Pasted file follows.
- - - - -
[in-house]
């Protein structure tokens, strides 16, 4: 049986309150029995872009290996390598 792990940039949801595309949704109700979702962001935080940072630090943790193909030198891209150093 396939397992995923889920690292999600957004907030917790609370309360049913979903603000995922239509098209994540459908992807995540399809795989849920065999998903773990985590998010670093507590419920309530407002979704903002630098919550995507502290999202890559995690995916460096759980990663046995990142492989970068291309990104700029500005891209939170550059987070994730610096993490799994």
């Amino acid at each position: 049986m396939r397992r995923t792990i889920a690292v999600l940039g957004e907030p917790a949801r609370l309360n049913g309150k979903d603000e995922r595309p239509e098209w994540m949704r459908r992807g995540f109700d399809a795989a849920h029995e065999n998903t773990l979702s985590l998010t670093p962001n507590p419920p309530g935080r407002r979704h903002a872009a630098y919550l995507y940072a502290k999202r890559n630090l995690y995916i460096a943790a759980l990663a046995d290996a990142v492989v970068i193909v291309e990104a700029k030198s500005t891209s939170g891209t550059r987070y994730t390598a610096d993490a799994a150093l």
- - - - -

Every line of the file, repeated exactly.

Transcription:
[in-house]
């Protein structure tokens, strides 16, 4: 049986309150029995872009290996390598 792990940039949801595309949704109700979702962001935080940072630090943790193909030198891209150093 396939397992995923889920690292999600957004907030917790609370309360049913979903603000995922239509098209994540459908992807995540399809795989849920065999998903773990985590998010670093507590419920309530407002979704903002630098919550995507502290999202890559995690995916460096759980990663046995990142492989970068291309990104700029500005891209939170550059987070994730610096993490799994």
């Amino acid at each position: 049986m396939r397992r995923t792990i889920a690292v999600l940039g957004e907030p917790a949801r609370l309360n049913g309150k979903d603000e995922r595309p239509e098209w994540m949704r459908r992807g995540f109700d399809a795989a849920h029995e065999n998903t773990l979702s985590l998010t670093p962001n507590p419920p309530g935080r407002r979704h903002a872009a630098y919550l995507y940072a502290k999202r890559n630090l995690y995916i460096a943790a759980l990663a046995d290996a990142v492989v970068i193909v291309e990104a700029k030198s500005t891209s939170g891209t550059r987070y994730t390598a610096d993490a799994a150093l």